Charlie Haden mentioned that the beauty of making music is gone, thanks to greed and technology. What do you think?
Charlie is one of the great musicians and I’d listen to what he has to say. But I tend to take a slightly different view though. I think there’s always been song and dance music, even if you look back into the period where a lot of great music I know that he loves. I mean there have always been a lot of slight songs along with the beautiful songs. The thing is now, the effort and the spectacle of it is not equal to the emotion it’s conveying. But that’s not surprising. And I also don’t think you look to the hit parade for the music that has the most heart and soul. It’s never been there so why is anyone surprised it’s not there now? It’s always been in the corners, in the basement… Only occasionally, it’s more the exception when you have someone like The Beatles, where it’s globally appreciated and also high quality. And I hate to say this, but some people don’t like their music. Not everybody loves it. I think it’s fairly undeniable that it was of great quality and also very popular, but most of the time the things that are very popular are just not very good.

Well, you saw the Grammys…
I was AT the Grammys! Speaking of which, a lot of the things that are really popular are not very good. I’m sure when you’re watching it as a spectacle – I refer to myself as an innocent bystander – it’s like watching road accident in slow motion at times. But you could see that it meant a lot to them what they were doing, and the fact that I don’t particularly care for what they’re doing myself, it doesn’t matter. It doesn’t matter if I like it or not – somebody else likes it and that’s all that matters, really.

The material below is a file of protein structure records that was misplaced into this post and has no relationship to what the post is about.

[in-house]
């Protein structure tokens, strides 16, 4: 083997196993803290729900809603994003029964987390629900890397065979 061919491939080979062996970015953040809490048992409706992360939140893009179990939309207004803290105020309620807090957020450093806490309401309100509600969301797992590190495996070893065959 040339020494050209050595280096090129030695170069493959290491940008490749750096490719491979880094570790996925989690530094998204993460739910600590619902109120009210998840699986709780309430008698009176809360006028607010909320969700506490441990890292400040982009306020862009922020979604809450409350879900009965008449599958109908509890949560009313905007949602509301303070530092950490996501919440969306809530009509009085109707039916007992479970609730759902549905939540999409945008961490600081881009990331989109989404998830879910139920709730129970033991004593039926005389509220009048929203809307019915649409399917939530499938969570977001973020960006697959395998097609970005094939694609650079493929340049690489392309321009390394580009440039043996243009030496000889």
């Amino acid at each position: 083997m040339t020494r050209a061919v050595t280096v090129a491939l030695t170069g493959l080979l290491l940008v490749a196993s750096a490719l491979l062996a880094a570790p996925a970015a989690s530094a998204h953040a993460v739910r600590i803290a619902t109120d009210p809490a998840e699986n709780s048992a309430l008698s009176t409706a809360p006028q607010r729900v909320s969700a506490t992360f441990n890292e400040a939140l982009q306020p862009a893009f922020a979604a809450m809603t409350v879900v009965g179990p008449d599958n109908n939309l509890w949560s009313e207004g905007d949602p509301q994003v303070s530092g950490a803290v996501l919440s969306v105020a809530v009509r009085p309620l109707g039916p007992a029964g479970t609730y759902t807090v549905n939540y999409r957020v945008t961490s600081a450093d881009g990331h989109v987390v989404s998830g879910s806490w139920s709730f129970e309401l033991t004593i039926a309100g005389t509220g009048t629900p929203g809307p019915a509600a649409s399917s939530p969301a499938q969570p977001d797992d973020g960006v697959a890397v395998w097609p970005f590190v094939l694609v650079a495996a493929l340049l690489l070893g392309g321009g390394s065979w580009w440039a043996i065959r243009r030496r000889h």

So what’s the big thing here? What’s your life lesson?
I don’t know if there’s anything that would qualify as a life lesson from the work I do. The work you do is so that you can have a life. It’s a job. Someone people get the impression that it’s a tortured driving thing but it’s a job. You hope to be joyful and accomplished after a while. If you don’t get good at it after years, then there’s no point in doing it at all. You should do something else. I’ve have a lot of fortune. And I’m not shy of hard work. And these two together have created a working life which has been very full. I’ve lived a life that’s full. And we’re not done yet.

You know, sometimes being a pop icon can be a caricature, like Spinal Tap.
I think everybody has had one or two – that’s why that show was so charming. I can’t think of any in particular that are equal to the comedy of that very excellently observed piece but I think everybody is capable of a moment or two like that in this business.

So you don’t want to write new songs…
No, no – I didn’t say that! It’s just I’m not anxious about it. I don’t go around obsessing or analysing about whether I should do or why I should do it. It either happens or it doesn’t. Should I not feel moved to write other songs, I would not be as if I couldn’t perform any more. There are lots of songs that people haven’t heard. There are unrecorded songs that haven’t been heard yet, as well as many that have been recorded and still haven’t been heard yet! And I feel certain that there will be songs in the future and I’ll find new ways of making them heard.

So what’s the best thing about being Elvis Costello now?
Well, I don’t think in those terms. I’m just, I am that person living my life, same as you are. The very joys of life… I’m happy being a father again, and having the fortune to have all of my family to be able to speak with them – from the oldest to the youngest – that’s what’s important to me. I don’t really see a down side, do you? There are things you get frustrated about, but these are things that are far outweighed by the good fortune that I’m grateful for.

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TODAY, January 18, 2013


Christopher Toh interviews Elvis ahead of his solo concert on Monday March 7, 2011 at the Grand Theatre, Marina Bay Sands, Singapore.